We had the good fortune of connecting with Elan Wenzel and we’ve shared our conversation below.
Hi Elan, Let’s talk about principles and values – what matters to you most?
The values, sensibilities and ethos of Element Knife Company are support and education. These principles come from my background of over 20 years experience in the culinary industry. I’ve been classically trained in culinary school. I trained sushi in Japan. I’ve come to realize that I have the opportunity to pass along my knowledge to any young aspiring cook, chef or home chef. I view my local community and restaurant community as my peers.
Can you open up a bit about your work and career? We’re big fans and we’d love for our community to learn more about your work.
I’m not sure if it’s luck or if it’s an innate ability to recognize opportunities. I do know for sure that what sent me down a path in the culinary arts was more on the luck side of things. My junior year in high school, our counselors we’re determined to set us on a career path. In that meeting, I had expressed that I wanted to pursue photography. The counselor had explained it might not be wise because of how competitive that field was. She suggested culinary arts, explaining I could be very creative and that chefs can make $100,000 a year. What did I know? So I told her to sign me up. I don’t know where she got her metrics from, but in the 20 years I’ve been in the industry, I’ve never seen a chef make that kind of money who wasn’t a celebrity chef or maybe some high ranking corporate exec chef. So, I was signed up for my senior year at a vocational school in a program where we ran the cafeteria. At the end of the year the director of that program, Barbara Lindsey had signed all of her students up in a state wide competition. H.E.R.O., Home Economic Related Occupations. I took a gold medal in a front of the house challenge and a silver metal in a back of the house challenge. She happened to know the director of a new culinary school at the time, Doug Schwartz. I had an interview and was excepted into Colorado Mountain culinary Institute. A three-year apprenticeship, I absolutely hated it! What I actually hated was the hard work, being away from my friends and family and the girl I loved. It was a struggle for the first year and a half. I came close to quitting a half dozen times and I probably came close to being kicked out a half dozen times. But I finally worked under some great chefs and fellow students who really took me under their wing. This helped me fall in love with cooking, learning and working. Oh, and a love for knives. I was hooked and determined. I graduated the program as Apprentice of The Year. Soon after, I took a lead cook position and then quickly moved into a sous chef position. Later, I found a job to be a Kitchen Manager for Wolfgang Puck Café. My first day of work, they needed help in the sushi bar which was supposed to be temporary. I fell in love with sushi and all over again with knives. I had never seen Japanese knives before. Subsequently, a few years later, I had an opportunity to train sushi in Japan. It solidified that it would be knives and sushi for life. I had befriended a traveling knife salesman. It was common for him to show up unannounced every three or four months. And when he did I would buy a thing or three and talk his ear off about Japan and knives. One day I had realized he was only going to Japanese restaurants. With how popular Japanese Cutlery was becoming, I suggested he go visit my friends who were chefs in the Denver area at restaurants that were not Japanese. This led to me calling and setting up appointments and driving him around. Unsolicited, he cut me a commission check because his sales had doubled. We both had an “aha” moment. For the next few years we had made sales calls together driving all over Colorado. During this time I learned more about him and the manufacturer he represented and that he wished to retire in the next few years. He trusted me and offered that I could sell knives when he wasn’t around. This is the origin of Element Knife Company. I continued to work hard at my job as a sushi chef and side hustle of selling cutlery. I was invited in 2017 to cook along side four other members in the Colorado FIVE. I was then invited the following year to be the alum chef for FIVE and in 2019 to be on Colorado FIVE’s advisory board. Throughout the season, the team cooks five local events plus Aspen Food & Wine, then cooks a Colorado-centric dinner at The James Beard House in NYC. Ultimately, I had started to become burned out. I was working 60+ hours a week, cooking with FIVE and trying to get my business off the ground. I was trying to make everything perfect and I was trying to recognize when the perfect time to jump would be. Also, if I’m honest, things like fear, comfort and complacency kept me from jumping into my business full-time. I finally realized the time would never be perfect and then one day it may be too late. So in 2019 I left my day job to pursue my business. One lesson I had learned back in Culinary school, in terms of being successful is to get involved. I had sponsored Cochon 555 as a way to network and support healthier food-ways. I also sponsored local culinary events and pop-ups like Chef and Brew. These involvements helped me find an opportunity for my first retail space. Then COVID hit…. now I say surviving is the new thriving. Meaning, it’s important to be adaptable and open to changes. I’ve since had to move my retail space with the possibility of changing what Element Knife Company is. But, at its core, we are here for support and education.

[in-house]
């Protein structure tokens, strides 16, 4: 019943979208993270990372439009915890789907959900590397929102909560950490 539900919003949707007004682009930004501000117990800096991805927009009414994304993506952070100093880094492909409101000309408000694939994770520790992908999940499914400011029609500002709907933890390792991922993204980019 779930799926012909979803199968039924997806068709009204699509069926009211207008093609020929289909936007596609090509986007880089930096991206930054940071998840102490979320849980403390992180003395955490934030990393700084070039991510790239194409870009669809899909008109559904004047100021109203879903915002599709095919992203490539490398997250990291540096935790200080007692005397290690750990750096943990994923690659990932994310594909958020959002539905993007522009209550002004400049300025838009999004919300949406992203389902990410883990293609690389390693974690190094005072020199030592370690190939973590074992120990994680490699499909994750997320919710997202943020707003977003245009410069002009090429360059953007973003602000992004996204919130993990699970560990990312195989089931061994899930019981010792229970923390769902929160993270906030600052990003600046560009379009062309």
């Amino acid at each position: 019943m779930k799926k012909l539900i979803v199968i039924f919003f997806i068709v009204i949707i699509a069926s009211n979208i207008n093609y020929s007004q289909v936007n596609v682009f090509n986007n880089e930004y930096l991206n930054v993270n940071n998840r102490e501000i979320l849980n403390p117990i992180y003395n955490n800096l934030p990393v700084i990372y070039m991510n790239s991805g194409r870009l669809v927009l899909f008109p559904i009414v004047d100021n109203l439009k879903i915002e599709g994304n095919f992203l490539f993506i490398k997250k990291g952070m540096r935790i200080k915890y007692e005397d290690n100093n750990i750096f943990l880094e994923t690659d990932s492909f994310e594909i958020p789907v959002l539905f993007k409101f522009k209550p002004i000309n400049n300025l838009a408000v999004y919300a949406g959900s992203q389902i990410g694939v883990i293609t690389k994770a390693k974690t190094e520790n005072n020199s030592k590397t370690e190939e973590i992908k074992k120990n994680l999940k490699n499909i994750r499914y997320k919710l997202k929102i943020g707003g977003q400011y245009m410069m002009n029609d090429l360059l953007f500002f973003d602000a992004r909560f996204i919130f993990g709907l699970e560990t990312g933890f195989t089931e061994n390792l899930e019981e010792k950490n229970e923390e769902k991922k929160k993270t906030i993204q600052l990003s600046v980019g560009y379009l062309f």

Let’s say your best friend was visiting the area and you wanted to show them the best time ever. Where would you take them? Give us a little itinerary – say it was a week long trip, where would you eat, drink, visit, hang out, etc.
Hiking and biking… Colorado has so many great trails. Some of the obligatory sites and events like a show at red rocks. I would probably nerd out a little bit and take them on a tour to Celestial Seasonings. Some of my favorite food spots: For tortas, Las Tortugas off Alameda. Dim Sum in Broomfield at Empress. Dumplings at La Wang Noodle House. Gin cocktails and bites at Ulteria. Sushi at Sushi Sasa. Denver Biscuit Company and pizza from Atomic Cowboy. Breakfast bagels at Rosenbergs. Burgers at Snarf Burger. A stop at Cirque Kitchen and Bits & Pieces food trucks. Dive bars on South Broadway and a Slim Cessna’s Auto Club show at The Meadowlark.
Who else deserves some credit and recognition?
A lot of folks have positively influenced me. In no particular order, here are just a few that have had lasting impressions. My grandma Rose had several encouraging truisms. One that really stuck is “If there is something worth doing, it’s worth doing right.”. In Culinary school, Chef David Welch pushed, lead, encouraged, and imparted work ethic. My mother and father, whose relentless efforts of support and honesty. This showed me the importance that anything outside of that sensibility is a disservice. That translated within the times that I lead and taught.
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Elan Wenzel Jason Johnson Jeff Fierburg